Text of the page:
Getting started in the world of wet shaving can be intimidating for any beginner. There are various different pieces of equipment required of various quality along. Making sense of the world of razors requires some knowledge, but thankfully that information is readily available.
For a beginner there are some essentials that you should purchase straight up to help ease your way in – and there is equipment you will need in a few months that you do not need to purchase immediately.
Choose your razor
The first step is to decide on the type of razor – double edge, shavette, straight razor – and there are a multitude of variations within each type.
- Safety razors with disposable blades are the most common starting point for a beginner moving from a disposable safety razor. They use a very similar technique to that most people already know, and so are easier to learn.
- Shavette’s are a razor in the shape of a straight edge razor but with a disposable blade. They are the next stepping stone in the world of wet shaving because they give the feel and technique of a straight razor without the maintenance requires of stropping and honing.
- The final razor type is the straight razor itself – and there are various options within this one category. Different blade widths, grinds, tips, and weights.
For a beginner I would recommend to learn all that you can but then jump in, try a razor and don’t get analysis paralysis. Too many people spend months researching every single straight razor available without ever actually shaving with one and they miss out on the enjoyment wet shaving can bring.
My one piece of advice would be to purchase a high quality razor – there are a large number of razors available online that are of a very poor quality, are extremely cheap, and are blunter than a butter knife. I have seen beginners purchase a cheap razor as a test but the experience was so poor that it puts them off wet shaving altogether. A quality razor may cost more initially, but the shaving experience and the maintainability will really justify the expense.
Choose your brush
The second piece of gear to consider is a shaving brush. The premium brushes are made from badger hair, although boar and synthetics are also available. Different brushes have different bristle stiffness which will impact on their ability to store moisture and to lather soap. It will also depend on what soap you intend to use – a hard soap would require stiffer bristles to bring to a lather, whereas shaving cream could be used with gentler bristles.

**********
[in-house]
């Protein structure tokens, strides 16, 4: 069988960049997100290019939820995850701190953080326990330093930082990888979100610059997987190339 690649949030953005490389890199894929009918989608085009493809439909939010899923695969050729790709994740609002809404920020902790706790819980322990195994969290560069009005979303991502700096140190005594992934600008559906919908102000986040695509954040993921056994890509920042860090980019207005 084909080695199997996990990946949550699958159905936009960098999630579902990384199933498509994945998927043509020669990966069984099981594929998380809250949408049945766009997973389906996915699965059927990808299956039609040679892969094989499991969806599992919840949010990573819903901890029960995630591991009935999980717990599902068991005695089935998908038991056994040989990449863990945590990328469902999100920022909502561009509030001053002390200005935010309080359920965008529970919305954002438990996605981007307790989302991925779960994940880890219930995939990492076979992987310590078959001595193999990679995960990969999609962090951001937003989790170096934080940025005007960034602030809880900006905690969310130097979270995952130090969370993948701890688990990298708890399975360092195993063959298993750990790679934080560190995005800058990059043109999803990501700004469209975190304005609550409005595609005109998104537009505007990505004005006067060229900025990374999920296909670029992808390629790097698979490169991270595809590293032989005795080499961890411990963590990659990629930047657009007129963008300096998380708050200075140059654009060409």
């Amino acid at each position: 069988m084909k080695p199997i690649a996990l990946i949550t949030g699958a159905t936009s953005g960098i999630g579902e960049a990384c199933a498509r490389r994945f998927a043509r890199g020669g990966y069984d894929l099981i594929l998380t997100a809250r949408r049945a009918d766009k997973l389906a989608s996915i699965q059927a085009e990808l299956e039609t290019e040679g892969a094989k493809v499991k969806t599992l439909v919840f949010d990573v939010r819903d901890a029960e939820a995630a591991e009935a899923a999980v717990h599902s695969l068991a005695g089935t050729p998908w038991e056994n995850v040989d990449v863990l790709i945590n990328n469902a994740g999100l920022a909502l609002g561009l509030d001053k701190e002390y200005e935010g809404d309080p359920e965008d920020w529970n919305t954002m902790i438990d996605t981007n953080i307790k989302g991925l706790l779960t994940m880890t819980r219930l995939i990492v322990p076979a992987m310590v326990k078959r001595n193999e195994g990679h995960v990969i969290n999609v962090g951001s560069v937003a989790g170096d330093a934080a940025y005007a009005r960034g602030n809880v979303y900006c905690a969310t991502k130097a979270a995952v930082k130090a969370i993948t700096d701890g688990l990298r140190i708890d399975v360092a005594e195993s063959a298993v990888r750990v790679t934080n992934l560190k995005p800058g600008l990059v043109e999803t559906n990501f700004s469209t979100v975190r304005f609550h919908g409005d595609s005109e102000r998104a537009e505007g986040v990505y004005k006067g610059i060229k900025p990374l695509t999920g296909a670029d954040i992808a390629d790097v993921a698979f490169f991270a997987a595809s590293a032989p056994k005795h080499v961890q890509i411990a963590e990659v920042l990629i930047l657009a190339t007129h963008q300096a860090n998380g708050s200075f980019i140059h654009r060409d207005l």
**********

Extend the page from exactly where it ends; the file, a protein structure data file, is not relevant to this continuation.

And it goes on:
Choose your soap
Shaving soap or cream are a great way to add an element of luxury to your shave and there are as many different textures and scents of soaps available as there are razors. Most wet shaving enthusiasts prefer specially made shaving soaps as opposed to creams and gels that come out of a can. This is purely a personal preference and I would encourage everyone to try as many different shaving soaps and creams as you can get your hands on to find what works for you.
Maintain your equipment
If you have selected a straight razor then a strop is also a requirement. A strop should be used before every shave to ensure the blade is sharp by aligning the metal edge. Most strops are made from both leather and fabric. Consider the width of the strop and whether it is suitable for your razor.
The ongoing maintenance of your straight razor will require more intense sharpening methods whether that is the purchase and use of honing stones or sending it away to a profession, but this decision does not need to be made immediately.
The final question you need to ask yourself is how will I to store my razor. Depending on the type of steel your razor is made from, the risk of rust is always present, particularly because most razors live in extremely humid bathrooms. Even stainless steel is just ‘stain less’ not ‘stain free.’ We store our razors in wooden boxes which have a felt inlay to absorb any excess moisture and keep your razor dry, but other options include leather cases or travel kits.
Your straight razor kit should now contain the following essentials – a razor, a brush, a strop, and some shaving soap. This is all that is needed for your first wet shave. There are numerous other items that you may consider using in the future, but that is for another time.
Getting started in the world of wet shaving is an extremely rewarding experience, and is a great way to turn a daily chore into something fun.
Russ is the founder of Cut Throat Club, an Australian company who sort through the vast range of straight razors available worldwide to find high quality blades and build premium cut throat razor kits. We construct pre-made packages to give you everything you need to either get started with cut throats or to upgrade to the highest quality gear worldwide.